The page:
For almost 12 years chef Evan Hennessey has worked to dial in his local, seasonal and hand-harvested fare at Stages at One Washington, located in Dover, N.H. Today he expertly plates an ever-changing 8-10 course tasting menu for 36 guests each week, all with the idea of showcasing true New England fare.
The courses feature an array of unique ingredients, from freshly plucked wild herbs to forged mushrooms to sea truffles he gathered himself. The chef sources animals from one farm and plans out the meat a year in advance. His produce is hyper local, and in total, about 75% to 85% of the food served comes from nearby. The chef, who worked at renowned restaurants such as Per Se in New York City and Trio in the Chicago suburb of Evanston, Ill., said he finally has the kitchen he always wanted.
Restaurant Hospitality spoke to Hennessey over the phone about his revitalization of New England fare, what farm-to-table really means, and about his new staging program.
What is the progressive tasting experience like at Stages?
It’s what I like to show people of what New England tastes like right now. The guests never see a menu, and they start in the Living Room where we offer a snack board and change it seasonally. We change not just the food, but the tray, which is designed to look like the season and land it came from. Right now it's rocks, juniper berries and branches and acorns, and it looks like what you would see if walking through a New England forest. [We do this to] give them a sample of what they are getting into when they come into the kitchen.
We are ocean and vegetable forward, but we also work with a farm in New Hampshire, about 45-minutes from the restaurant. There they raise all the land animals for us: Sheep, ducks, turkey, geese. The seaweed, clams, scallops, oysters, we harvest, and they are super good. Everyone wants to eat oysters in the summer, but the water gets colder and they get sweeter in the winter.
How has the service at Stages shifted over the past 12 years?
The idea definitely evolved. It goes hand-in-hand with me finding my culinary voice. Flashback to a million years ago when we opened, I wanted to put out good and tasty food. Over the years I found my confidence as a chef and my own footing. I had the ability to use my creativity and my culinary skills to showcase what New England has to offer. I found not many [chefs] were doing that. I am someone, as a person, who loves challenges, so I set forth in redefining what higher-end New England food looks like. And I continue to explore, find, try and cook what’s around us.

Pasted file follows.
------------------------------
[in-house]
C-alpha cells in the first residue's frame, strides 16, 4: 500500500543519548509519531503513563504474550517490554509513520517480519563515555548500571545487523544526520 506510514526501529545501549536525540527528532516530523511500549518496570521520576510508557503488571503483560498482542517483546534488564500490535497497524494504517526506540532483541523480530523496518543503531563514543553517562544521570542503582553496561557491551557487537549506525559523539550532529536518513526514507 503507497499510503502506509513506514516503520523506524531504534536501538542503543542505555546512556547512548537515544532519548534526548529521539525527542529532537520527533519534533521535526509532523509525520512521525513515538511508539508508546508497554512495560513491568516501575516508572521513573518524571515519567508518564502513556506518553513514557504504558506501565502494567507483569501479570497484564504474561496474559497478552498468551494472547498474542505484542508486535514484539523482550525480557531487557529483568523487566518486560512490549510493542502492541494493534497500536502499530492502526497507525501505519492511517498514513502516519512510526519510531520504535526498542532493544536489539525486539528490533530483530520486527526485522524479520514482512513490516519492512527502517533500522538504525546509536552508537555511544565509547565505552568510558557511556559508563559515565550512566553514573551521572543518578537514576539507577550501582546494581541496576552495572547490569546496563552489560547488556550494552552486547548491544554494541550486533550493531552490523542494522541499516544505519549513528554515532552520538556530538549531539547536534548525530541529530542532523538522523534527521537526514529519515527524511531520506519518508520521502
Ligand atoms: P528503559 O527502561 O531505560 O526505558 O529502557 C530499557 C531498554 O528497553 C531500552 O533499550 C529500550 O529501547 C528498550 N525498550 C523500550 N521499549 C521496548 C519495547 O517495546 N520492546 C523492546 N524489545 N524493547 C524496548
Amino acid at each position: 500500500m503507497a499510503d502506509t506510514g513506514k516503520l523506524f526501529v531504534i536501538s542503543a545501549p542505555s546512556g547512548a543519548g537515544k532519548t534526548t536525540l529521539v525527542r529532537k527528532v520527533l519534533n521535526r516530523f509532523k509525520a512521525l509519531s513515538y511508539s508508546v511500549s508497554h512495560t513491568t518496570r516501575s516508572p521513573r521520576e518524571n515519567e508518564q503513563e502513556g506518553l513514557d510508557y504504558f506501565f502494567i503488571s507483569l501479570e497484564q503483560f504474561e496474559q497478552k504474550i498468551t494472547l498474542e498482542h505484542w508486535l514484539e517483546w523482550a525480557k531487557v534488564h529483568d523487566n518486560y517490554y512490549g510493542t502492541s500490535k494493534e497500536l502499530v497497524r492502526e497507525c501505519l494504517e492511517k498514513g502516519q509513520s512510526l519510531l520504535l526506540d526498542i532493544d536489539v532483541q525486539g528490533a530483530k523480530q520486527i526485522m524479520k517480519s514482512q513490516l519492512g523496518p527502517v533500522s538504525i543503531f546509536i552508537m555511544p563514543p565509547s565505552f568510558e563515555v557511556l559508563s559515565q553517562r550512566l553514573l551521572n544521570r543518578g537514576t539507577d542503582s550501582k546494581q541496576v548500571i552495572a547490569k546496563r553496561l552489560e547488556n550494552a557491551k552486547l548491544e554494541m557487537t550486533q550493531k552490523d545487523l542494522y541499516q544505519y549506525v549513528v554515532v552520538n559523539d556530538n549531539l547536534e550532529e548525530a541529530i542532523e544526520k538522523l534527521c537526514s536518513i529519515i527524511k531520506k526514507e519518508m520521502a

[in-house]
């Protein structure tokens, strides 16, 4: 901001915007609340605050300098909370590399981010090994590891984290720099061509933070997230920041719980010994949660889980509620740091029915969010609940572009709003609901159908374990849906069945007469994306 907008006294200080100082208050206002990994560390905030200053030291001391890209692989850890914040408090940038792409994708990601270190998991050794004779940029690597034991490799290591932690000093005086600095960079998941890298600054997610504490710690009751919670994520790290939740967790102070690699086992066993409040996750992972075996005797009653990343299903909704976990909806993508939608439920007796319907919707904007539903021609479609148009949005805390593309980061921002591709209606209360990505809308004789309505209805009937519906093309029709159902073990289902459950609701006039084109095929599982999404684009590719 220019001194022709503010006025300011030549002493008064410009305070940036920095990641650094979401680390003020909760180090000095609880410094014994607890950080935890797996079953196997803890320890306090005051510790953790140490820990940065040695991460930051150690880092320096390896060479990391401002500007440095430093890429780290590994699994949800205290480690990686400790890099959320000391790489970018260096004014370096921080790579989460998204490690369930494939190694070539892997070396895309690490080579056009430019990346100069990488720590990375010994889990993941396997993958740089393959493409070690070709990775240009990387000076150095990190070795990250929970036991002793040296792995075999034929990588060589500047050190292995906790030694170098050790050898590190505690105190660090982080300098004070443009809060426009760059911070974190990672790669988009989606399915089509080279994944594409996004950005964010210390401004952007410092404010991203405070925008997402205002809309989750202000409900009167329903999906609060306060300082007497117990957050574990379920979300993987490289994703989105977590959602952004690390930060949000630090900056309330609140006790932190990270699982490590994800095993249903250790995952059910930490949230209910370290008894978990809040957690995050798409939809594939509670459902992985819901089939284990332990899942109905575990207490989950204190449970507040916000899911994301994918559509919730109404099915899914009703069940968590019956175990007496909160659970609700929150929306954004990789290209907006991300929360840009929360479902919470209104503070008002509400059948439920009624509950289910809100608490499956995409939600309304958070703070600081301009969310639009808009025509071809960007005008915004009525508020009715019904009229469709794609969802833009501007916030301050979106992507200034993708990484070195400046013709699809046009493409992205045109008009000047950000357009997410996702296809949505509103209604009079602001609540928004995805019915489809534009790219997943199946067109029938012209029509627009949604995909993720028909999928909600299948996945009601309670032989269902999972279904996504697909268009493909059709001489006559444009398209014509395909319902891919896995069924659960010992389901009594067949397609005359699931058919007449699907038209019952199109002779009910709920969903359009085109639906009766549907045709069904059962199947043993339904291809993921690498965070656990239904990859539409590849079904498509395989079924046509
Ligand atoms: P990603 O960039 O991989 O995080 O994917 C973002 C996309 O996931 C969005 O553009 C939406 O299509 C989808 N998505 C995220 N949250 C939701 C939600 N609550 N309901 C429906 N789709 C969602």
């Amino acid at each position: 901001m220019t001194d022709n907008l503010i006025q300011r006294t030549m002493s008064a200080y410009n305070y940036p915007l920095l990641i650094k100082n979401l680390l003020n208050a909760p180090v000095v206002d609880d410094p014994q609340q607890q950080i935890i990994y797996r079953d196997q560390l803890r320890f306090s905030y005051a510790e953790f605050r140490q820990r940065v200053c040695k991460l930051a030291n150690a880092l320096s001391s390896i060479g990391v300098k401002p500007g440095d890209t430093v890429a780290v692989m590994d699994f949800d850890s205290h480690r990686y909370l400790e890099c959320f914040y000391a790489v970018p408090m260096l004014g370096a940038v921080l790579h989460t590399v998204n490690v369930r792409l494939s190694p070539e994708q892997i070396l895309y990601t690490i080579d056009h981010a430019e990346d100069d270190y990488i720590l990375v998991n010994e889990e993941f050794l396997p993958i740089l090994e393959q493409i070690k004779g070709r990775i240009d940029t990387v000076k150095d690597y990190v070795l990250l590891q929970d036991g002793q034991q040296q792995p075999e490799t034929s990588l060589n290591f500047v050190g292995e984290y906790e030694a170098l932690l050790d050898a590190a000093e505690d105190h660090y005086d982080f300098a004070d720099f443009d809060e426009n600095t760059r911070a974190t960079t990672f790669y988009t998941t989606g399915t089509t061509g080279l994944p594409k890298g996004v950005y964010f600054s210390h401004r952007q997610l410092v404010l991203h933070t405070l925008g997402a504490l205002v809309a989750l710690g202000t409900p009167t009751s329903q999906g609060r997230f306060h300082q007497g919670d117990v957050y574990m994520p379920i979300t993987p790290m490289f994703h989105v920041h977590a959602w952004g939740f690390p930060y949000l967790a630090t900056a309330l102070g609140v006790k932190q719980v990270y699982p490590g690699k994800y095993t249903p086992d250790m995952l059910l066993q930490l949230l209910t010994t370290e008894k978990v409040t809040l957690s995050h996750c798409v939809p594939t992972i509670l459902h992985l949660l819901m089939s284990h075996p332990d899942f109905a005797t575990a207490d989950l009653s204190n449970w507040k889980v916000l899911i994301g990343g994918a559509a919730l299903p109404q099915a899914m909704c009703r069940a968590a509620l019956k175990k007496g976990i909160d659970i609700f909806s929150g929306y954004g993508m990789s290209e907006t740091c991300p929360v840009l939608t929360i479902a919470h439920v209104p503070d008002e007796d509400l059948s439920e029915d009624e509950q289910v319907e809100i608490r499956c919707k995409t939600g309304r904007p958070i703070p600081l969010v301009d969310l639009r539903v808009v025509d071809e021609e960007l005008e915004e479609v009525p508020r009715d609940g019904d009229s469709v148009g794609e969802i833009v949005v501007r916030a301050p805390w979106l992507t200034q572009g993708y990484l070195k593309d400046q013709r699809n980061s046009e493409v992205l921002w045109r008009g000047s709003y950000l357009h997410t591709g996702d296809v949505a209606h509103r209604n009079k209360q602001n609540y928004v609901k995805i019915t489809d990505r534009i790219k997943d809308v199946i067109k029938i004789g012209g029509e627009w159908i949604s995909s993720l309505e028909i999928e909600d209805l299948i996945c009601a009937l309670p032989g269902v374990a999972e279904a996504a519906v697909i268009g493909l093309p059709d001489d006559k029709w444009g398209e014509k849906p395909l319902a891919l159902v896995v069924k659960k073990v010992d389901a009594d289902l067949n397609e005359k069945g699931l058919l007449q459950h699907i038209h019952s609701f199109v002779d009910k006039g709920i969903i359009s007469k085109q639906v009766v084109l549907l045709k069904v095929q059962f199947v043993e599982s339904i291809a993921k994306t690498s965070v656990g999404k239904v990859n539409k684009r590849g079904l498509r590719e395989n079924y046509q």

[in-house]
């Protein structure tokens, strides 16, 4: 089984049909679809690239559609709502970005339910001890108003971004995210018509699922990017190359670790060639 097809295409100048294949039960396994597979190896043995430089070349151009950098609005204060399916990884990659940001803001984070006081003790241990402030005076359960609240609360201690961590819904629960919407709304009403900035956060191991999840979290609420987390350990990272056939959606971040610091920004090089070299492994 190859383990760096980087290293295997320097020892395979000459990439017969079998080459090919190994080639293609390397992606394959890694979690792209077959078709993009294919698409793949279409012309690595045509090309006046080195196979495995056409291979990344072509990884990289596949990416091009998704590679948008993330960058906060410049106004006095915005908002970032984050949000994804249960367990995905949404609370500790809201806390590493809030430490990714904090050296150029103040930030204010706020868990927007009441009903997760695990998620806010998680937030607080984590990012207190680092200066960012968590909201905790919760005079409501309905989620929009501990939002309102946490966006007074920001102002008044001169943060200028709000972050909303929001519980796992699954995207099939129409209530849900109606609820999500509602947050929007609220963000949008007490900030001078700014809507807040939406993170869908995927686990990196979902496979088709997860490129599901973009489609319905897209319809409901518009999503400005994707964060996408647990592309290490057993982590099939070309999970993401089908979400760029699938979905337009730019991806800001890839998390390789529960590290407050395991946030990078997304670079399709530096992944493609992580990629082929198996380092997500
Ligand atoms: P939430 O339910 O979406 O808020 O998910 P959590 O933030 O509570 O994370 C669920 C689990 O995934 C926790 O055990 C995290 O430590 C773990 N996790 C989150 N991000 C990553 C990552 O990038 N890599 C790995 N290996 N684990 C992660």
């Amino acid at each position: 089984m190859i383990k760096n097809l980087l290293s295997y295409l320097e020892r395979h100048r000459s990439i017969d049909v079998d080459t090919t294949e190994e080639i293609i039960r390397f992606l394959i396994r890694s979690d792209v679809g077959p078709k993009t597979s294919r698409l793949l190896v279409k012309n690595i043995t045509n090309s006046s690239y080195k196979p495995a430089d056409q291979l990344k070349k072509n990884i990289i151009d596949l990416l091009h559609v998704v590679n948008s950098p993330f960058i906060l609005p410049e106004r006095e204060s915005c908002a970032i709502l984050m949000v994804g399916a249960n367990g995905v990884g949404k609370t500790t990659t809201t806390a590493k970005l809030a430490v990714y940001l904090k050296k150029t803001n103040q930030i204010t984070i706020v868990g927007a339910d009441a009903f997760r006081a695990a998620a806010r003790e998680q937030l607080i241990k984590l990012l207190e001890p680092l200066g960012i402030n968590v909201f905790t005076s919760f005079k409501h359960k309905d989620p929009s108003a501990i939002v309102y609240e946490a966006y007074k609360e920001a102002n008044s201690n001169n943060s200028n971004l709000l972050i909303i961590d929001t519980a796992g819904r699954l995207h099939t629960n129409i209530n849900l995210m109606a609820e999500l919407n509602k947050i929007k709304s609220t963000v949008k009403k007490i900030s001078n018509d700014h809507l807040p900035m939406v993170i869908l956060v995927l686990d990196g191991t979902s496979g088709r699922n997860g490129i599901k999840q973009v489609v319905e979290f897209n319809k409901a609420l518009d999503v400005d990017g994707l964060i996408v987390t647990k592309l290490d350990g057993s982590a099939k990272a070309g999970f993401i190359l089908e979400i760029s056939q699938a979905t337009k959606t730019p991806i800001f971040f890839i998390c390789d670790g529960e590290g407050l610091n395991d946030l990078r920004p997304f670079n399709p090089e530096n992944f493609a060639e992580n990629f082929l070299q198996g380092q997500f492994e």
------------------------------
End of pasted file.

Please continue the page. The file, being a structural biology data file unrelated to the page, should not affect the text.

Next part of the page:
What is New England food to you?
If you ask a handful of people what their associations with New England food are, you get clam chowder, lobster rolls, blueberry pie, and maple syrup. I love them all, but they don't show where we live, they just show what we have liked to eat over generations. That's [the stigma] I wanted to undo.
How much are you using native ingredients, and what does this look like?
I use them quite a bit: All the seaweed we gather and other items from the seashore. Here’s a term I learned: primitive breed, which goes back to the lineage of that breed and never has that bloodline been crossed. [My farmer, Jim,] raises the animals according to farm standards set hundreds of years ago.
His animals too, being primitive breeds, are slower growing animals. The sheep we get are four to seven years old. Normally, sheep are slaughtered at maybe a year old. It's the same thing with the Irish Dexter cows. Those are anything from 7 to 9 years old. That's the timeframe commitment.
Is it difficult to source food that way?
When you implement the idea of making relationships with fishermen and farmers, which we have been doing since we created the restaurant, you can take it pretty far. It's achievable at that scale, when starting up. Restaurants with 1,000 covers a night probably aren't looking for hand-harvested Maine sea urchin.
Not many restaurants make a point to hand harvest ingredients or work directly with a farmer to get exactly what they need.
It sounds like a new thing but it's the old way. You get food from your neighbor, eat what they harvest. Sure, I can pick up a phone or go on the Internet and get food from all over the world and have it delivered, but it breaks the honest mold of cooking and food handling. Plus, I get to go to farms, and this week I went to the seashore and hung by the waves. It's all part of my job.
How many people do you serve each week?
We are open Thursday, Friday and Saturday. In the kitchen [where the tasting menu is served] we only seat six, and have two seatings. In the Living Room we have roughly 20 to 25 covers. It's not a lot, as far as absolute restaurant standards, but that's another point. For me, I was trying to bring the scale down, slow down the experience, and make people feel comfortable in a restaurant, showing them the potential of what a restaurant can be.
What's the price point for dinner and how many people work the shift?
The average check is $250 per person in the kitchen. It's a small staff: Myself, two more in the kitchen, and a sommelier. The kitchen serves all the food, and there are roughly 11 courses.
Talk to us about cost. How does this business model work financially?
What Jim and I realized is he raises animals with the hopes of selling them. You do what you do on the farm and you try to get restaurants to buy them. So instead, we pay on an annual basis. We figured out how much meat the restaurant can handle. We worked out a financial cost —what does it cost to raise that animal? — and took that number and divided it by 12. We pay the same amount each month, even if we aren't harvesting the animal then. We will pay so he can go buy wood, fuel for the tractor, and feed.
That also means when I get the meat, I am not paying a huge bill. Normally, when you do your inventory at the first and end of the month, your finances are screwed. But by splitting it out thorough the course of the year, it ebbs and flows with the business.